Who Pays the Cost of Fracking?
|October 31, 2013||Posted by Staff under Environmental, Subsidies & Waste & Public Debt|
As fracking expands at a frenzied pace in several states and federal officials consider allowing fracking near national parks and forests and key drinking water sources, Who Pays the Costs of Fracking?
Current bonding requirements are inadequate to cover the costs of damage from gas drilling.
Just reclaiming a fracking site can cost hundreds of thousands of dollars, and the damage done by fracking —- from contaminated groundwater to ruined roads —- can cost millions of dollars.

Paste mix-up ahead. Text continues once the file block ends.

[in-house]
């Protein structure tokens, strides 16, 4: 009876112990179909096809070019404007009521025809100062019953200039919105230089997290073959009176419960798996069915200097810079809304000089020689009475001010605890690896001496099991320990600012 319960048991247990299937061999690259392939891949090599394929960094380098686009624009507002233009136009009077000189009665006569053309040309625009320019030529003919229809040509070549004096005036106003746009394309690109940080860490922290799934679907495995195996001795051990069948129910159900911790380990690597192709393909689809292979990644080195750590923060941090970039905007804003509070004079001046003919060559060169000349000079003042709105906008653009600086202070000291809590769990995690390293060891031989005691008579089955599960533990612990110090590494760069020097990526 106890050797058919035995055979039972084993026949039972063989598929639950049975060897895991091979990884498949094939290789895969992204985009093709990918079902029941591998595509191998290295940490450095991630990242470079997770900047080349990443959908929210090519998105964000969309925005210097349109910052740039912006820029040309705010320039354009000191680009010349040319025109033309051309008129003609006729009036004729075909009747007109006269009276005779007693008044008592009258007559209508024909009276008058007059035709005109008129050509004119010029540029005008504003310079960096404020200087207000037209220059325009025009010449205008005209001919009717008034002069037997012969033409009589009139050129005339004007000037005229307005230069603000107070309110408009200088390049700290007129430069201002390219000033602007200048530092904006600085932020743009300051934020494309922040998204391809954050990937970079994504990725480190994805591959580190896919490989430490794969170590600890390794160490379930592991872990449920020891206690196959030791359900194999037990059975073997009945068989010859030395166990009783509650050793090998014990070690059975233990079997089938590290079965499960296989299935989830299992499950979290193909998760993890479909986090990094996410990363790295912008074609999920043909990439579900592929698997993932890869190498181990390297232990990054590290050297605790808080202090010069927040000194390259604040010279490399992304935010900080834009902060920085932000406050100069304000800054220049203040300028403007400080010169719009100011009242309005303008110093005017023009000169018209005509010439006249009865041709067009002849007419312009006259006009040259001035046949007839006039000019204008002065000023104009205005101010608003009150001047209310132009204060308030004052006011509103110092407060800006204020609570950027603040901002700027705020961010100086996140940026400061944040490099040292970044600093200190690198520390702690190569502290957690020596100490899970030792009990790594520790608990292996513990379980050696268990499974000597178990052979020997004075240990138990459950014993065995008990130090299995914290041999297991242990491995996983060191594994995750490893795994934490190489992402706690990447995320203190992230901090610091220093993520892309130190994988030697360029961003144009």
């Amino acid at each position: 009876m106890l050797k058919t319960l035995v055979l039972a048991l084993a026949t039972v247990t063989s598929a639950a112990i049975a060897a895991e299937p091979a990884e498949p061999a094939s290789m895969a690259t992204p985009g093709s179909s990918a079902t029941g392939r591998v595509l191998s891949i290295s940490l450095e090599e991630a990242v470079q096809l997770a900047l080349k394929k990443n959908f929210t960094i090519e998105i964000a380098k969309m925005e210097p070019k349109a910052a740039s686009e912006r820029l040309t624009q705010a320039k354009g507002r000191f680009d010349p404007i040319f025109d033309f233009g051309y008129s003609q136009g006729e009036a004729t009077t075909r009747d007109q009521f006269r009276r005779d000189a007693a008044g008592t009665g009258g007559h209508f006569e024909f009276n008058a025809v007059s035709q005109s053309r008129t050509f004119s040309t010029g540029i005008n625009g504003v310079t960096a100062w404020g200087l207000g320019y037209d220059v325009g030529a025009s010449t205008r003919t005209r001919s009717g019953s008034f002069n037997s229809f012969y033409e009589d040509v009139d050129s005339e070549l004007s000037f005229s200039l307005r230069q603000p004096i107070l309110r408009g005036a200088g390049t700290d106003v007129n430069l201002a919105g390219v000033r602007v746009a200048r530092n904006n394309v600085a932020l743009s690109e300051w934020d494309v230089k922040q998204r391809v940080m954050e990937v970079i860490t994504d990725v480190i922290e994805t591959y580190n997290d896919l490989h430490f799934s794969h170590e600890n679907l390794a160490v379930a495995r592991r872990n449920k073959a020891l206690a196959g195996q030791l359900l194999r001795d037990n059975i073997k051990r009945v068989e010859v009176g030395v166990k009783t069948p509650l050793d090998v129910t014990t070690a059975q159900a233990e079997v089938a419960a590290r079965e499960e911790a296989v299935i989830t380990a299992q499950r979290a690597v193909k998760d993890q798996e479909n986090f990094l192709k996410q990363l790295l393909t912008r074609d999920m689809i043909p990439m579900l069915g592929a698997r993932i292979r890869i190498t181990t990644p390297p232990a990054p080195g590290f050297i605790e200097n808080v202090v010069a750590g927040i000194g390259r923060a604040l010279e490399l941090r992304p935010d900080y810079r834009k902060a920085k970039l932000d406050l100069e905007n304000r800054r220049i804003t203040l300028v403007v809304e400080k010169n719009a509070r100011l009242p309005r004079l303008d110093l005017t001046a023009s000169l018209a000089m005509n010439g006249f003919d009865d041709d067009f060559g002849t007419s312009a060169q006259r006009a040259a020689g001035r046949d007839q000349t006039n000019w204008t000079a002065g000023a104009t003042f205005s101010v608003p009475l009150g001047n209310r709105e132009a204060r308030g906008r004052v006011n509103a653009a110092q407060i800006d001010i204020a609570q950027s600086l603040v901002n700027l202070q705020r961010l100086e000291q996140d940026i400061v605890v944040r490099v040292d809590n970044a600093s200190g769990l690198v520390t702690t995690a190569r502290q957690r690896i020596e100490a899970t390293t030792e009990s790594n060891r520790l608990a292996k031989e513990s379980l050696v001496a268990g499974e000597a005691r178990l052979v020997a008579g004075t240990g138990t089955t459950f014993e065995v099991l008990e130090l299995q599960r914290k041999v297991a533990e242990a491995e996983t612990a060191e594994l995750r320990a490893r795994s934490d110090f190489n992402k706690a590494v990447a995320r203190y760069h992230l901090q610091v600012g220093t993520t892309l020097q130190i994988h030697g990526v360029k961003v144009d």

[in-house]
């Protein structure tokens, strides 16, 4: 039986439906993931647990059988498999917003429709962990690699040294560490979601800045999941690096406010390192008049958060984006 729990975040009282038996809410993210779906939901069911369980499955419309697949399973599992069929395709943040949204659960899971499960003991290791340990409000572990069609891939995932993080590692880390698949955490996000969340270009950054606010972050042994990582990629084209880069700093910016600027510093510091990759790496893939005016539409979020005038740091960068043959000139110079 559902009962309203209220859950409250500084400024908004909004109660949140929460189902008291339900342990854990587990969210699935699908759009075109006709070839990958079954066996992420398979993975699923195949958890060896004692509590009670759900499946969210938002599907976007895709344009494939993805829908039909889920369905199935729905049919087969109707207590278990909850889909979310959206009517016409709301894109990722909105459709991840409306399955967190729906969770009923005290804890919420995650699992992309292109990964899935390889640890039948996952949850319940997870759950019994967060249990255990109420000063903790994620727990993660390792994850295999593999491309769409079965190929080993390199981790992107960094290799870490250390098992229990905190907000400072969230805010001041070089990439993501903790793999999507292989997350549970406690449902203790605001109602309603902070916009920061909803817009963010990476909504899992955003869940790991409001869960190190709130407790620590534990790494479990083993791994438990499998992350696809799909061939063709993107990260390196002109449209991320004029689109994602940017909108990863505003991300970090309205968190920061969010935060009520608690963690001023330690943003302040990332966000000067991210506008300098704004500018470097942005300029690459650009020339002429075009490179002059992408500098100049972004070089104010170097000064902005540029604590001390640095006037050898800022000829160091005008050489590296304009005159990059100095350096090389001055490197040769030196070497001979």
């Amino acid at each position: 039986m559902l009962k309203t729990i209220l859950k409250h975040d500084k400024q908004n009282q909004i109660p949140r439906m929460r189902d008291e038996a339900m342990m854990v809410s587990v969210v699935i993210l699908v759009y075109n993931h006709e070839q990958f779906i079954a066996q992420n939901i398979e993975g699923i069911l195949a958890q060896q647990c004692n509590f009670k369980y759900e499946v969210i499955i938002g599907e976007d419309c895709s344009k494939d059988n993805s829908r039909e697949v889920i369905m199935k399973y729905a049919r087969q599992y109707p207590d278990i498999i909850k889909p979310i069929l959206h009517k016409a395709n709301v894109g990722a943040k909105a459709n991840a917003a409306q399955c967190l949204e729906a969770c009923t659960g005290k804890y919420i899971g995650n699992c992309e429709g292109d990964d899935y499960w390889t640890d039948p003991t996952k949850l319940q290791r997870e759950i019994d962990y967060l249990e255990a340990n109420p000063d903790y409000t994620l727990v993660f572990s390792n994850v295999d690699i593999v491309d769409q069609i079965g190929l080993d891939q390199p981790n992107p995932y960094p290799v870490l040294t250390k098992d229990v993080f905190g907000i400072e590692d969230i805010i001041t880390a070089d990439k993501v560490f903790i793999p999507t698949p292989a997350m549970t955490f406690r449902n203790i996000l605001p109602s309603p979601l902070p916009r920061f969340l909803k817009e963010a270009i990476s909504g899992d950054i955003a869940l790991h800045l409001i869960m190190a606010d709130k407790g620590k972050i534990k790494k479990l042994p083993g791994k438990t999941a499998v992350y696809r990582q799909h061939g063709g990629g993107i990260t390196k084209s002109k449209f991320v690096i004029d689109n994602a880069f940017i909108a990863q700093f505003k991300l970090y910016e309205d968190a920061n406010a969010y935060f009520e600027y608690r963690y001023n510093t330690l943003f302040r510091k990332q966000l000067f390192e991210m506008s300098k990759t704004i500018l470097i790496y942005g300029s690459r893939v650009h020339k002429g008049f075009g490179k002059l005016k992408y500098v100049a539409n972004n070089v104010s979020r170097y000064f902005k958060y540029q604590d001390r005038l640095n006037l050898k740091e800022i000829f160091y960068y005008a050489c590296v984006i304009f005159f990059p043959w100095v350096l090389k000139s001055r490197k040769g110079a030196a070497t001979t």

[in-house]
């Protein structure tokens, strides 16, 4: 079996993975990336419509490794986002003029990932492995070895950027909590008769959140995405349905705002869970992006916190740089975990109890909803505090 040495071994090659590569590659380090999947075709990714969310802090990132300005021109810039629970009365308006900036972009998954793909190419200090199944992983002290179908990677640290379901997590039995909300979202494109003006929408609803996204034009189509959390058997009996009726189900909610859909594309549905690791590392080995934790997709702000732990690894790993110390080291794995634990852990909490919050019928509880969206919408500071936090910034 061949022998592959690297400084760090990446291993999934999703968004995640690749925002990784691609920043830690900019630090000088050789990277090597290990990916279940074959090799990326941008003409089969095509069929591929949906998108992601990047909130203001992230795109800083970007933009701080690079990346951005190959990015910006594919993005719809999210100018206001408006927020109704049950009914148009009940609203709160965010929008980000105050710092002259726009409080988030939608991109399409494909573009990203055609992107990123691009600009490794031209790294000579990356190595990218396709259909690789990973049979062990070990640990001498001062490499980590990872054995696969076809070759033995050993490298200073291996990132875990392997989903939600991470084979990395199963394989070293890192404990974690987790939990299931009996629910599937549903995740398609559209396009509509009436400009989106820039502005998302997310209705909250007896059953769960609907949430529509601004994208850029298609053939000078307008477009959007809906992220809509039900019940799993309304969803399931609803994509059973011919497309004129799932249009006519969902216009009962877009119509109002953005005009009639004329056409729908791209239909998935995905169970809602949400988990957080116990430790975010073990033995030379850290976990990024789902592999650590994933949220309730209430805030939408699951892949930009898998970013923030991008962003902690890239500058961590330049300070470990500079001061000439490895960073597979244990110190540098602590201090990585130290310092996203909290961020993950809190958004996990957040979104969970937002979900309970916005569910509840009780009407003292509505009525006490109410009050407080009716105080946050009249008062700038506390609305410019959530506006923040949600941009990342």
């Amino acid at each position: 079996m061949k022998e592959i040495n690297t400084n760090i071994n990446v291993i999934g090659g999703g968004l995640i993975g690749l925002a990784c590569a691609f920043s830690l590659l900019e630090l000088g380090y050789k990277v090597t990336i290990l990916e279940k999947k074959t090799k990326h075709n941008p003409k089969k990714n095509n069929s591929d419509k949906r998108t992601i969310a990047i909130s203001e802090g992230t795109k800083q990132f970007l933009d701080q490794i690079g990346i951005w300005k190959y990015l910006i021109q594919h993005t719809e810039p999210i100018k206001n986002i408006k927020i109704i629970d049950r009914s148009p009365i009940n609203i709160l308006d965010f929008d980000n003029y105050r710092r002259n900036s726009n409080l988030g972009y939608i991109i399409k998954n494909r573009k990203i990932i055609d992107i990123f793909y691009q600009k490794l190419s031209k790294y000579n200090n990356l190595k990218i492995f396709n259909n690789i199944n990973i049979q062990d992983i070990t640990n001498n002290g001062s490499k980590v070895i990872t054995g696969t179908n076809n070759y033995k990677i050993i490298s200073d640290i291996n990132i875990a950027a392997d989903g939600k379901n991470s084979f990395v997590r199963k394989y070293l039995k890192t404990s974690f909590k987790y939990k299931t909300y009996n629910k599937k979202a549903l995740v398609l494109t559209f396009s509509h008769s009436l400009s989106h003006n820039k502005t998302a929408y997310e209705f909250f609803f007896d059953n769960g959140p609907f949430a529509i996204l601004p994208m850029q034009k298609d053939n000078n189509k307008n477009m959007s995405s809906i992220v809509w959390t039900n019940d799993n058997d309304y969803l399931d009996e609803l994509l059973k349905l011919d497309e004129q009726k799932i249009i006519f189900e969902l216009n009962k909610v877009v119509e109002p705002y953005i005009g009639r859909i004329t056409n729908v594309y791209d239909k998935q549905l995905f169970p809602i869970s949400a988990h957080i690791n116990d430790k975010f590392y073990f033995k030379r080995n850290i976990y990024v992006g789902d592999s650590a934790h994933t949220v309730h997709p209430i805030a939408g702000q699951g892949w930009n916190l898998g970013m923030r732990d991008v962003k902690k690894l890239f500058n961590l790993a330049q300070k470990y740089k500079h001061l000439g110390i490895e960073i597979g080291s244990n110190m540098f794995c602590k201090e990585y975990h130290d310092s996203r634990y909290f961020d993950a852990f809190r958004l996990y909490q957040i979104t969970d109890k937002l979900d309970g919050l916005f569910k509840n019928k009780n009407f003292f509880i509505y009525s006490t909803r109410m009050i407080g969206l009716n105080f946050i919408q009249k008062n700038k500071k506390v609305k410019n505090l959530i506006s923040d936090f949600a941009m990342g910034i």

But the Bureau of Land Management (BLM) generally requires drillers to post bonds of only $10,000 per lease or a blanket bond of only $25,000 for all wells in any one state; all but eight states require bonds of less than $50,000; and these bonds only cover the cost of site reclamation and well plugging, providing little or no up-front financial assurance for the broader damage done by fracking.
By 2006 there were already 59,000 abandoned oil and gas wells and at least another 90,000 whose status is unknown. The potential cost for just plugging these wells exceeds $780 billion.
From coal to oil to mining, every boom of extraction left pollution that future generations must grapple with.